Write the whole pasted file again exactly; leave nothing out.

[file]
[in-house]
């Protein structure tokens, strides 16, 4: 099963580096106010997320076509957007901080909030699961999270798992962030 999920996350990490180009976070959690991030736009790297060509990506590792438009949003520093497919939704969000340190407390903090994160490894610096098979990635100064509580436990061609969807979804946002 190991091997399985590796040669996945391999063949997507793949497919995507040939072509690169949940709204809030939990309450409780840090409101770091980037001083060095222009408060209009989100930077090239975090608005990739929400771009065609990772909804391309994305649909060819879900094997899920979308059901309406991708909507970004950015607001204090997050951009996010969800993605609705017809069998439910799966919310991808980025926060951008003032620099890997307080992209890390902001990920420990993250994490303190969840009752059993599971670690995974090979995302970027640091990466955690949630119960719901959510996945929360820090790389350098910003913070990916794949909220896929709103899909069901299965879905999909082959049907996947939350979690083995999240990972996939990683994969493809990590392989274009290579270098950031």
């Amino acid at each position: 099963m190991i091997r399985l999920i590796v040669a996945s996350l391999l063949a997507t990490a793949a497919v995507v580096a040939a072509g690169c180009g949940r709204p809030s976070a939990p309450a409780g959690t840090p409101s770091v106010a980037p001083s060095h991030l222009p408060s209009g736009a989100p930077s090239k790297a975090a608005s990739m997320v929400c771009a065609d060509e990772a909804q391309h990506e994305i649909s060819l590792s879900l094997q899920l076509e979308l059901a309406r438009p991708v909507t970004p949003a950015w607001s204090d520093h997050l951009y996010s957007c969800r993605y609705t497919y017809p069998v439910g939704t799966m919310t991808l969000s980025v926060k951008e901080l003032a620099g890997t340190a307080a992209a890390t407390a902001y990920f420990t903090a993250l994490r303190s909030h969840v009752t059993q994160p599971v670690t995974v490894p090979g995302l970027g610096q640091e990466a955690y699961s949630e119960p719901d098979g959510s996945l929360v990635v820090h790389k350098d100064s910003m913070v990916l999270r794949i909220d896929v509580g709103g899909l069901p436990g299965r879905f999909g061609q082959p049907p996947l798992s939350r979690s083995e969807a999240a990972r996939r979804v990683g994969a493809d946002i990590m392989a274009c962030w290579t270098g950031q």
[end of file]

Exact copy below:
[in-house]
């Protein structure tokens, strides 16, 4: 099963580096106010997320076509957007901080909030699961999270798992962030 999920996350990490180009976070959690991030736009790297060509990506590792438009949003520093497919939704969000340190407390903090994160490894610096098979990635100064509580436990061609969807979804946002 190991091997399985590796040669996945391999063949997507793949497919995507040939072509690169949940709204809030939990309450409780840090409101770091980037001083060095222009408060209009989100930077090239975090608005990739929400771009065609990772909804391309994305649909060819879900094997899920979308059901309406991708909507970004950015607001204090997050951009996010969800993605609705017809069998439910799966919310991808980025926060951008003032620099890997307080992209890390902001990920420990993250994490303190969840009752059993599971670690995974090979995302970027640091990466955690949630119960719901959510996945929360820090790389350098910003913070990916794949909220896929709103899909069901299965879905999909082959049907996947939350979690083995999240990972996939990683994969493809990590392989274009290579270098950031």
């Amino acid at each position: 099963m190991i091997r399985l999920i590796v040669a996945s996350l391999l063949a997507t990490a793949a497919v995507v580096a040939a072509g690169c180009g949940r709204p809030s976070a939990p309450a409780g959690t840090p409101s770091v106010a980037p001083s060095h991030l222009p408060s209009g736009a989100p930077s090239k790297a975090a608005s990739m997320v929400c771009a065609d060509e990772a909804q391309h990506e994305i649909s060819l590792s879900l094997q899920l076509e979308l059901a309406r438009p991708v909507t970004p949003a950015w607001s204090d520093h997050l951009y996010s957007c969800r993605y609705t497919y017809p069998v439910g939704t799966m919310t991808l969000s980025v926060k951008e901080l003032a620099g890997t340190a307080a992209a890390t407390a902001y990920f420990t903090a993250l994490r303190s909030h969840v009752t059993q994160p599971v670690t995974v490894p090979g995302l970027g610096q640091e990466a955690y699961s949630e119960p719901d098979g959510s996945l929360v990635v820090h790389k350098d100064s910003m913070v990916l999270r794949i909220d896929v509580g709103g899909l069901p436990g299965r879905f999909g061609q082959p049907p996947l798992s939350r979690s083995e969807a999240a990972r996939r979804v990683g994969a493809d946002i990590m392989a274009c962030w290579t270098g950031q």